Parkinson’s disease

New hope for those with Parkinson’s Disease?

Trials for new drugs are being carried on all the time which gives hope to those with progressive, and incurable diseases.

Today I was sent a link to The New Scientist which reports on a new drug working well with some late stage sufferers of Parkinson’s disease.

The results of a small trial of 12 patients has been presented at the Neuroscience Meeting 2015 in Chicago this weekend,  which seem too good to be true.

“We’ve seen patients at end stages of the disease coming back to life,” says Charbel Moussa of Georgetown University Medical Center in Washington DC, who led the trial.

One of the patients, Alan Hoffman who was diagnosed in 1997, says:

the nilotinib trial changed his life. As his disease worsened, he had many falls, needed his wife’s help to get out of bed and he considered taking his own life. While deep brain stimulation helped treat the rigidity of his body, it wasn’t a cure, so he enrolled in the nilotinib trial. Within a matter of weeks, he was able to make the bed, and read a book for the first time in years.


Further bigger trials are called for by experts in the field.

In the meantime

Sadly, the effect doesn’t last, and when the volunteers were taken off the drug at the end of the trial, they started to deteriorate again …. Many have since tried to get hold of the drug themselves, but it costs a whopping $10,000 a month.

Only time will tell.

laying against time – life with Parkinson’s disease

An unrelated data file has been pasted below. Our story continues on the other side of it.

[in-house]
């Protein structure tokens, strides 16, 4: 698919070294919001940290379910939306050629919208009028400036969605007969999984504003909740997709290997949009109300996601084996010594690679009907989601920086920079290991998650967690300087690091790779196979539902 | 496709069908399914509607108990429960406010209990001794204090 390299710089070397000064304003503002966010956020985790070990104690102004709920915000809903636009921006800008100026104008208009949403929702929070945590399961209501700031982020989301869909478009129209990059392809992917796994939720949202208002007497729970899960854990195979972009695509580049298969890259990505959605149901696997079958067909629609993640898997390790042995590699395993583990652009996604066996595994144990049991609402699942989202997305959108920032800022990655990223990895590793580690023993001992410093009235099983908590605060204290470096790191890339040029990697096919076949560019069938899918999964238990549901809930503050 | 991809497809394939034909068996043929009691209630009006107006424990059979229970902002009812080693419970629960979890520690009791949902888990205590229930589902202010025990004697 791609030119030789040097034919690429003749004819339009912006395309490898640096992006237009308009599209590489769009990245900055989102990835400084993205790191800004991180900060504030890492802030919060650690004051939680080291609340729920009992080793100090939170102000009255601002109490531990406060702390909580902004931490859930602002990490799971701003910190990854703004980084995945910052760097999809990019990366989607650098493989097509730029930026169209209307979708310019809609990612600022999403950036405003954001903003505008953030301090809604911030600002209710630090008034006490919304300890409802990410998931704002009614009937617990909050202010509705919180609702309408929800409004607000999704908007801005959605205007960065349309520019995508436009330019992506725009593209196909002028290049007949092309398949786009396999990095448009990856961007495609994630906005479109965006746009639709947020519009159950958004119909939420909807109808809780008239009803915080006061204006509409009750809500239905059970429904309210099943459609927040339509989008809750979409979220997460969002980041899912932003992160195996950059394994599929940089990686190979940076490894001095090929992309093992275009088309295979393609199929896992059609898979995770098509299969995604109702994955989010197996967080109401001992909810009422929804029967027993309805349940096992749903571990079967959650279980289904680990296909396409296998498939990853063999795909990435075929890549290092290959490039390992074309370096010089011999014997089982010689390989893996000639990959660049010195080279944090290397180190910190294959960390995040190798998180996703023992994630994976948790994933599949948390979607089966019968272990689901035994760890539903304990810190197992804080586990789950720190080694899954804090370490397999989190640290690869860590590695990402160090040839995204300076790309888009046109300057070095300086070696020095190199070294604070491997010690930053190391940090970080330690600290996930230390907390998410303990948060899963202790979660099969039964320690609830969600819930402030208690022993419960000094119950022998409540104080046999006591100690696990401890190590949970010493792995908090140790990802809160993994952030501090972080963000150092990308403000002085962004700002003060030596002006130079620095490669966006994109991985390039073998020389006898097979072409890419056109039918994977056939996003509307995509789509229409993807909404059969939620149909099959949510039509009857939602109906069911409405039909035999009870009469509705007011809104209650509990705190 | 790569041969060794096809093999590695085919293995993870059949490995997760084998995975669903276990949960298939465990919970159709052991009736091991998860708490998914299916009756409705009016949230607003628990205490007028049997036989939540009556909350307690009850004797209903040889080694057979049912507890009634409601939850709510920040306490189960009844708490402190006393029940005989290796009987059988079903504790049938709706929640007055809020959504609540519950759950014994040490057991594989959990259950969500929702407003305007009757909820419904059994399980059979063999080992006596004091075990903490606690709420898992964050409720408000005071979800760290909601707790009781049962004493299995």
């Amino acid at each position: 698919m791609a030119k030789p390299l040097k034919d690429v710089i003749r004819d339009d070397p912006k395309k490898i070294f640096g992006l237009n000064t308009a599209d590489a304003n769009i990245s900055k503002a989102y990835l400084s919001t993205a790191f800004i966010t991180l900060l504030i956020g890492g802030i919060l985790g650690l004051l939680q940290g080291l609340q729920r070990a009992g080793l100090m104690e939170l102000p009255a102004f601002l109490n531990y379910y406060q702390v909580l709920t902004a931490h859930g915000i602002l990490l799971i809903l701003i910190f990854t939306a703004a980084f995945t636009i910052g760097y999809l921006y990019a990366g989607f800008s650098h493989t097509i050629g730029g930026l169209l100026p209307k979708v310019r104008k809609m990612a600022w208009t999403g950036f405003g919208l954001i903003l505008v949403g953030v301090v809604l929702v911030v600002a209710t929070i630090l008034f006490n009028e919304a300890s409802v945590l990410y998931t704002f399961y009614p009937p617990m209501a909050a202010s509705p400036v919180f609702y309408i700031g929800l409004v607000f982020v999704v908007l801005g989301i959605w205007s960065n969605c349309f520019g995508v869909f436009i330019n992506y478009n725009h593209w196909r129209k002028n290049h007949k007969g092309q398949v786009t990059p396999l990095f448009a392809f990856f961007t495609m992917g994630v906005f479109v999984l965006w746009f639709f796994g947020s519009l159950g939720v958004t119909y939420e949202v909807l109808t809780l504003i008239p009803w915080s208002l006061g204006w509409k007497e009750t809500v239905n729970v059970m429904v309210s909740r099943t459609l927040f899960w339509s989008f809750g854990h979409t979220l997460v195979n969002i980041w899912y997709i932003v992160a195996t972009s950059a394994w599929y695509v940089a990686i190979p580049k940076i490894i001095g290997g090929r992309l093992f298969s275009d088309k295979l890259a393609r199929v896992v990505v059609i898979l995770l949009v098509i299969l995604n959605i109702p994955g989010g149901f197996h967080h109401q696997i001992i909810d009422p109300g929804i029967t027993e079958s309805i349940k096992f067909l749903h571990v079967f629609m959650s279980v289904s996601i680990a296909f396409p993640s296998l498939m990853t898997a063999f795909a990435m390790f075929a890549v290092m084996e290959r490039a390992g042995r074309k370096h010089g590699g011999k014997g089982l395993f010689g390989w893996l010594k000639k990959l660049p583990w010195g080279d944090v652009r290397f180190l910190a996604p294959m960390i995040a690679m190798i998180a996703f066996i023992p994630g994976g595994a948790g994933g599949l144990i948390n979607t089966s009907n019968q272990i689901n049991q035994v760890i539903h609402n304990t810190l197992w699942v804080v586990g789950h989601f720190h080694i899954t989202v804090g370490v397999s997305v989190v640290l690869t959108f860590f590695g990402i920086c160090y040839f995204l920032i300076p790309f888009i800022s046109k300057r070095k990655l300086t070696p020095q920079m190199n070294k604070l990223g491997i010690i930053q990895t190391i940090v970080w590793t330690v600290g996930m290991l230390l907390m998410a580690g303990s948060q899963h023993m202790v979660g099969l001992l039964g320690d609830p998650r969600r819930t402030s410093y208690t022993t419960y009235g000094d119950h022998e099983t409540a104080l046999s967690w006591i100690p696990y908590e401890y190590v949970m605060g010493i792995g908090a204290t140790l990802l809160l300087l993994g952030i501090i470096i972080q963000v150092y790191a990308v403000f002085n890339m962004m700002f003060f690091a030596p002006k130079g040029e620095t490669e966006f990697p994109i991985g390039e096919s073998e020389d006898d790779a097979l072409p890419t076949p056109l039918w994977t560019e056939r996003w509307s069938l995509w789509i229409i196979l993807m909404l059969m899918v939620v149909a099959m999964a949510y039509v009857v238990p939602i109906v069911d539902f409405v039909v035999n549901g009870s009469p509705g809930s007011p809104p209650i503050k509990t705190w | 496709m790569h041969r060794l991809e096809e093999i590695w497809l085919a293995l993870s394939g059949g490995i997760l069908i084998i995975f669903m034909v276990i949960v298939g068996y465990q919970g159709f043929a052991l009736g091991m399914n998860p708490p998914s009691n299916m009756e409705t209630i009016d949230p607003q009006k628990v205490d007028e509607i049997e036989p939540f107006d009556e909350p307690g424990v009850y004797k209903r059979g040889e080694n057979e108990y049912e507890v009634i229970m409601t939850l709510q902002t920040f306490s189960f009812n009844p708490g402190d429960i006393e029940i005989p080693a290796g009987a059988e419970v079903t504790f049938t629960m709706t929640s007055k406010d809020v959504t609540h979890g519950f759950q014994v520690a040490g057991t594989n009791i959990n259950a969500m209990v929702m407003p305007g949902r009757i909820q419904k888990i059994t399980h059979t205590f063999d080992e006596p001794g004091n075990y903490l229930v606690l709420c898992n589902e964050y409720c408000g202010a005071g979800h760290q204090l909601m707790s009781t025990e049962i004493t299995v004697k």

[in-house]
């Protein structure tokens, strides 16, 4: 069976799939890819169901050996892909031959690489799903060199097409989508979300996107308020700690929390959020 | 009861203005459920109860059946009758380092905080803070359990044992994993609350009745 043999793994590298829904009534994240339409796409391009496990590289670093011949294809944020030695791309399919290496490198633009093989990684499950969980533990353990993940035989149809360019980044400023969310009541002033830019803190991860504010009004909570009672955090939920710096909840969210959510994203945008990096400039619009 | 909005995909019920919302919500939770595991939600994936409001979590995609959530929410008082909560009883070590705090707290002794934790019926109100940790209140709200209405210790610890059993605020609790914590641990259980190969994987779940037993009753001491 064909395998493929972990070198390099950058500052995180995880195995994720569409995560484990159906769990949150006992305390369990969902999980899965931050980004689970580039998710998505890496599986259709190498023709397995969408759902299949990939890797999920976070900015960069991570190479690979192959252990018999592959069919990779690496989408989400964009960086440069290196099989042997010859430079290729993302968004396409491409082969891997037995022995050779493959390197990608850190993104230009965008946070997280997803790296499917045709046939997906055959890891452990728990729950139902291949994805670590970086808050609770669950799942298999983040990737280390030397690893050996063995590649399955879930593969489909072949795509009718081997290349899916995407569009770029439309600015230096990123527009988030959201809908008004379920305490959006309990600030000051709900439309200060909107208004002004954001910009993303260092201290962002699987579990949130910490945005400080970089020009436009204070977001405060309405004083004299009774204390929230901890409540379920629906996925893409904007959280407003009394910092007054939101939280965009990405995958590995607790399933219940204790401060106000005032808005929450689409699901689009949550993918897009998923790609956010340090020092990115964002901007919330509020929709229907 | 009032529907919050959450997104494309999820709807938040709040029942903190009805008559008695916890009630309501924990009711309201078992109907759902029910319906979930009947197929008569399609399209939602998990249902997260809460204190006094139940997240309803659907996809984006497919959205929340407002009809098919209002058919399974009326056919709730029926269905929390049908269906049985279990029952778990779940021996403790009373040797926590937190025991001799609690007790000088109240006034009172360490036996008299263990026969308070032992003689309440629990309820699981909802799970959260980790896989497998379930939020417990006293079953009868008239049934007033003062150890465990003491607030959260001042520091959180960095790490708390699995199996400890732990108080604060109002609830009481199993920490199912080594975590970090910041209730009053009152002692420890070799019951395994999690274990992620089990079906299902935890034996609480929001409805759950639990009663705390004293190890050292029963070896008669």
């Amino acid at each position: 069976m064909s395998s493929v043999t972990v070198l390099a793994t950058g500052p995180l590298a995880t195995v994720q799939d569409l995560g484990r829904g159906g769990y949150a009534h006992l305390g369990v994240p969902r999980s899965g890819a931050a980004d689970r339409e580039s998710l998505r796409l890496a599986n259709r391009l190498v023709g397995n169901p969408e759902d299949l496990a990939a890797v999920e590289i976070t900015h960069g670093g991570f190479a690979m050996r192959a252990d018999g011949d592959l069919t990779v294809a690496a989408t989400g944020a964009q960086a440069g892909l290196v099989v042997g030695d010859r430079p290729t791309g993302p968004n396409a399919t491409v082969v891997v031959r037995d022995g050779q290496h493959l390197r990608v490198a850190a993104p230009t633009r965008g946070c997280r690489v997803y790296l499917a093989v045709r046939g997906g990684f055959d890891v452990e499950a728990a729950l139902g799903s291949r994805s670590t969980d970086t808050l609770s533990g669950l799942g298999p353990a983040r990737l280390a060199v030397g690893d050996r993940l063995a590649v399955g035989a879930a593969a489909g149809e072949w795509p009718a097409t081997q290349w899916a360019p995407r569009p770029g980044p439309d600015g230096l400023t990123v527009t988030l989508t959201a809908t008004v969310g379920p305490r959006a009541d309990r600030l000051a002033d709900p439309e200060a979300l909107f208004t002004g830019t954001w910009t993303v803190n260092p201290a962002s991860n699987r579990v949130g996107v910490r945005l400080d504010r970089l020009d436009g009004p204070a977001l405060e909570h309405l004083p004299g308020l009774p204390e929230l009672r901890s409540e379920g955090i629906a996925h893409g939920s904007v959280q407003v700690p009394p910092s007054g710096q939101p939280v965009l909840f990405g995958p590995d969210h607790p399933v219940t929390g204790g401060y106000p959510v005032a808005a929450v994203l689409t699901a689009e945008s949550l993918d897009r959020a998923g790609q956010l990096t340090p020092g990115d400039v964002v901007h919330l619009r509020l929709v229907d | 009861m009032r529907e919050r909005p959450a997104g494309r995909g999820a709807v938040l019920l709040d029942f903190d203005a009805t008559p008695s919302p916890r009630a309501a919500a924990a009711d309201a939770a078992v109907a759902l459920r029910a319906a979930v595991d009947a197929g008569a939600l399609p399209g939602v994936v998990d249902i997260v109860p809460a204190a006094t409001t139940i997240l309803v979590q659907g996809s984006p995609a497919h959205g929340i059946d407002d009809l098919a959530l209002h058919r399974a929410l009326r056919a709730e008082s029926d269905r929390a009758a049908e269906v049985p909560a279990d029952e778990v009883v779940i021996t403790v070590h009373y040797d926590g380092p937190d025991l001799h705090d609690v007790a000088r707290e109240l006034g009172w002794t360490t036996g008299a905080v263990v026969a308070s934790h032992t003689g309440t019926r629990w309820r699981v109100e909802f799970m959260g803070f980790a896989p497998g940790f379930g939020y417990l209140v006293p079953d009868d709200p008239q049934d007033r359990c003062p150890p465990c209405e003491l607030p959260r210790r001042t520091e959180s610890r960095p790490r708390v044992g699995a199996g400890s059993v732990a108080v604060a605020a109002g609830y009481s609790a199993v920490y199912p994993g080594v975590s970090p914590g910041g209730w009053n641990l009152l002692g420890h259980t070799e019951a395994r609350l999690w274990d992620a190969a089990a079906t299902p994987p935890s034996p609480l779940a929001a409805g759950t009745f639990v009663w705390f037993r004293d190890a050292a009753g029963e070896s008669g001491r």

I mentioned this programme on Facebook yesterday and then watched it myself in the evening.

It was a very interesting report of one person’s determination to carry on living her life as she always had done, writing and performing her music all over Europe. Barabara Thompson , a celebrated saxophonist has had Parkinson’s disease for twelve years and has managed it with drugs, determination and the support of her husband. The documentary film makers followed her over a period of five years and there was footage of her playing and writing her music, managing her ‘down’ time and discussing her treatment with a Parkinson’s nurse and doctors. There was no mention of her trying any other means of controlling her PD, such as physiotherapy or Conductive Education.

There was a wonderful scene of her playing with  a group of people with PD who were singing a song about having the disease, composed by a member of the group.

She is still performing when she can despite the difficulty of not knowing when she will be physically able to and lives in hope that a better treatment will soon be available.

I would recommend watching it – there are six more days to do so on BBC iplayer and by following the link above.